Lab 3


In this lab, you will be developing a driver for the ST L3GD20 3-Axis Gyroscope. To communicate with this device, you will be using serial peripheral interface (SPI). Once communication is established, you will develop initialization code so that data from each axis can be read.


Performing the initialization on SPI1 follows the pattern that was used in lab1 for the UART. In this section of the lab, you will create void ds_gyro_interface_init(void) which will be called from void ds_gyro_init(void).

RCC_APB2PeriphClockCmd(RCC_APB2Periph_SPI1 , ENABLE);
SPI_InitStructure.SPI_Direction = SPI_Direction_2Lines_FullDuplex;
SPI_InitStructure.SPI_DataSize = SPI_DataSize_8b;
SPI_InitStructure.SPI_CPOL = SPI_CPOL_Low;
SPI_InitStructure.SPI_CPHA = SPI_CPHA_1Edge;
SPI_InitStructure.SPI_NSS = SPI_NSS_Soft;
SPI_InitStructure.SPI_BaudRatePrescaler = SPI_BaudRatePrescaler_8;
SPI_InitStructure.SPI_FirstBit = SPI_FirstBit_MSB;
SPI_InitStructure.SPI_CRCPolynomial = 7;
SPI_InitStructure.SPI_Mode = SPI_Mode_Master;
SPI_Init(SPI1, &SPI_InitStructure);
SPI_RxFIFOThresholdConfig(SPI1, SPI_RxFIFOThreshold_QF);

SPI Primatives

There are several base functions that you will need to create to allow basic reading and writing of the gyro. The functions are the as follows:


You will need to control the chip selects directly. To assist in making your code more readable, create macros to set the chip select high and low using GPIO_ResetBits and GPIO_SetBits.

ds_gyro_sendbyte(uint8_t byte);

Similar to the functionality of the UART from lab1, you will need to poll the transmitter status prior to writing the byte to send to the transmitter register.

while (SPI_I2S_GetFlagStatus(SPI1, SPI_I2S_FLAG_TXE) == RESET); 
SPI_SendData8(SPI1, byte);

One Key difference between the UART and SPI, is that a byte is received for each one that is sent. You will need to poll to confirm that receiver has fully received the character prior to reading it.

while (SPI_I2S_GetFlagStatus(SPI1, SPI_I2S_FLAG_RXNE) == RESET)
return (uint8_t)SPI_ReceiveData8(SPI1);

ds_gyro_read(uint8_t* pBuffer, uint8_t ReadAddr, uint16_t NumByteToRead);

This function needs to be able to handle the reading of multiple bytes from the interface. When we are talking to the gyro, we need to indicate the following related to the transaction.

if (NumByteToRead > 0x01) {
  ReadAddr |= (uint8_t)(0x80 | 0x40); // If sending more that one byte set multibyte commands
else {
  ReadAddr |= (uint8_t) (0x80); // Else just set the read mode 

The address now carries information about where to start the read and whether the gyro should expect to see addition bytes being read.

To start the transaction, the chip select goes low and the address byte is sent.


The gyro will now return the data from the previous transaction as each byte is clocked. We will clock out the dummy data just to cause the SPI to clock the SCLK pins.

while(NumByteToRead > 0x00) {
  *pBuffer = ds_gyro_sendbyte(((uint8_t)0x00));

To complete the transaction, we need to set the chip select high.


void ds_gyro_write(uint8_t* pBuffer, uint8_t WriteAddr, uint16_t NumByteToWrite)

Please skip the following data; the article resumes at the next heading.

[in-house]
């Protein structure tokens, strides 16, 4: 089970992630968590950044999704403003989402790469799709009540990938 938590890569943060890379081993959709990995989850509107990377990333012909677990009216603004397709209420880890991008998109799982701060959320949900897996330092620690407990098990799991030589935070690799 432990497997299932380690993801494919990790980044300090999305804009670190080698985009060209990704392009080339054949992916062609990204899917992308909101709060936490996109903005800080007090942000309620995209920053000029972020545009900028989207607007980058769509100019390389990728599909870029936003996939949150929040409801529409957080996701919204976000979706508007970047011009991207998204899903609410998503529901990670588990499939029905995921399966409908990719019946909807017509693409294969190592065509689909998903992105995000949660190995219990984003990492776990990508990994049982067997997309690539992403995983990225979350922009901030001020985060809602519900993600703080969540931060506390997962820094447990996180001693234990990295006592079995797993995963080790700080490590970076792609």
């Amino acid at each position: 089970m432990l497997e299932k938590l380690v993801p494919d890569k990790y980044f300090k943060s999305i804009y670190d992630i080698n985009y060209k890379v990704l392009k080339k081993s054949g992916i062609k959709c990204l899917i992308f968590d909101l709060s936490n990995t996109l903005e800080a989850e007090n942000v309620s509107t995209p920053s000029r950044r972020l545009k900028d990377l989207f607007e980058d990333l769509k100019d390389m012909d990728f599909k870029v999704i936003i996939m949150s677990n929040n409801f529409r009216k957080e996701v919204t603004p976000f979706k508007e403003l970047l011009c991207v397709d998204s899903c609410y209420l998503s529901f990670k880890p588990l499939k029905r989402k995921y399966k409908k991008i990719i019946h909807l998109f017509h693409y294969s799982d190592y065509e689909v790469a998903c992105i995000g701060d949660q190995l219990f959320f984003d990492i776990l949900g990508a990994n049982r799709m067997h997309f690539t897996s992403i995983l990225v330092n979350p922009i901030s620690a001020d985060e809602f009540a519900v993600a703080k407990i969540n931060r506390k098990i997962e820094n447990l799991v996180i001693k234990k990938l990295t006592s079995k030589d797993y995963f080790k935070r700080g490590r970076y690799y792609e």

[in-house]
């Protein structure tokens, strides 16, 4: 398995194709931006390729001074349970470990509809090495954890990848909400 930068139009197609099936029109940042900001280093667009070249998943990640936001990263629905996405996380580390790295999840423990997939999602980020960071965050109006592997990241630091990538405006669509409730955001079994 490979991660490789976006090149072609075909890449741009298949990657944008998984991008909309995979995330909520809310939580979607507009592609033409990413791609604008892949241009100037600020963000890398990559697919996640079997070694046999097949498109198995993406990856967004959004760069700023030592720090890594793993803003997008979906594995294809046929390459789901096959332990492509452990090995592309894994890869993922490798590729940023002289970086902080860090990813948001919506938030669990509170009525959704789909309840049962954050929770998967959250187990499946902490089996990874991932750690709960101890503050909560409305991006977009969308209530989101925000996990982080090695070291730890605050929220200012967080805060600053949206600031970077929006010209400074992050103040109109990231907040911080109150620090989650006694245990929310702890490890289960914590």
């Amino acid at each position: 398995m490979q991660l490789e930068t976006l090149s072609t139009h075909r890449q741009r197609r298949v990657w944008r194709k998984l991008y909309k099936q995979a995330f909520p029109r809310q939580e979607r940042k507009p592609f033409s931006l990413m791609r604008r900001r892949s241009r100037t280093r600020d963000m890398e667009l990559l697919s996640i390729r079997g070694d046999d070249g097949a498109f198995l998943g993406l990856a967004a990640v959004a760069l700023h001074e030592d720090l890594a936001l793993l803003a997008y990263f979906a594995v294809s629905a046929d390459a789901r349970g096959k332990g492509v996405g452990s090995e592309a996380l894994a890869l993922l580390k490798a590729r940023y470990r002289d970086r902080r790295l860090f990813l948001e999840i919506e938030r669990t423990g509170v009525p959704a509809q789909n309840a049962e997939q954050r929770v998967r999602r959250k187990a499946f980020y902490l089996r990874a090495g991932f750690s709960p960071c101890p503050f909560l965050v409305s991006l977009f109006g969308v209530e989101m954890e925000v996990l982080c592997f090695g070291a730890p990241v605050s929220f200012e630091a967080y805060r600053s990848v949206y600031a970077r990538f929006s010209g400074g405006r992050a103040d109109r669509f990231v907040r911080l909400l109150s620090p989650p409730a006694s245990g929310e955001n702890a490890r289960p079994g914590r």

Similar to the read function, this function has the capability to handle multiple bytes. Below is the pseudocode for the function.

Gyro Initialization

The gyro has registers that can be written to setup the device. The device parameters are encoded within each control register. You will write a function that calls your interface initialization function from above and then write control register 1 and control register 4.

// CTRL1 Register 
// Bit 7:6 Data Rate: Datarate 0
// Bit 5:4 Bandwidth: Bandwidth 3
// Bit 3: Power Mode: Active
// Bit 2:0 Axes Enable: X,Y,Z enabled
ctrl1 |= (uint8_t) (((uint8_t)0x00) |\
                   ((uint8_t)0x30) |\
		   ((uint8_t)0x08) |\
// CTRL4 Register 
// Bit 7 Block Update: Continuous */
// Bit 6 Endianess: LSB first  */
// Bit 5:4 Full Scale: 500 dps */
ctrl4 |= (uint8_t) (((uint8_t)0x00) |\
                    ((uint8_t)0x00) |\

Getting Data from the Gyro: void ds_gyro_getdata(float *pfData)

The data for each axis is encoded in two bytes. These bytes are encoded in 6 successive bytes starting at address 0×28. The data can be read using:


The data needs to be combined into 16 bit words which can be accomplished using:

for(i=0; i<3; i++) {
  RawData[i]=(int16_t)(((uint16_t)tmpbuffer[2*i+1] << 8) + tmpbuffer[2*i]);

The raw data needs to be divided by the sensitivity value for the 500 dps setting that we applied when we initialized the gyro.

#define GYRO_Sensitivity_500dps   (float) 57.1429f
for(i=0; i<3; i++) {


Develop a system that allows a user to select a measurement axis using the user button. The system should output the current axis on the console along with the measured data. Additionally, each sample should be displayed on the LED display. Start by lighting the north led for values greater than 5 dgps and then lighting additional leds proportional to the rate with south led being the maximum rate. The idea is that the leds will act as a type of bar graph. Positive values should light the western side of the led circle and negative values should light the eastern side.

Along with being able to cycle through the X, Y, and Z axis with the user button, the user should also be able to type the letter of the axis into the console to select it. If the user then elects to use the button, the cycle should start at the current axis.

What to Turn in:

This assignment is due by midnight on 1/31. At midnight, your AI will pull the current state of your repository to review your code. In the following lab session, you will be asked to demonstrate your solution. Independently, you will also write a lab report describing in approximately 300 words or less the following:

You will turn in this lab report in the oncourse assignments section.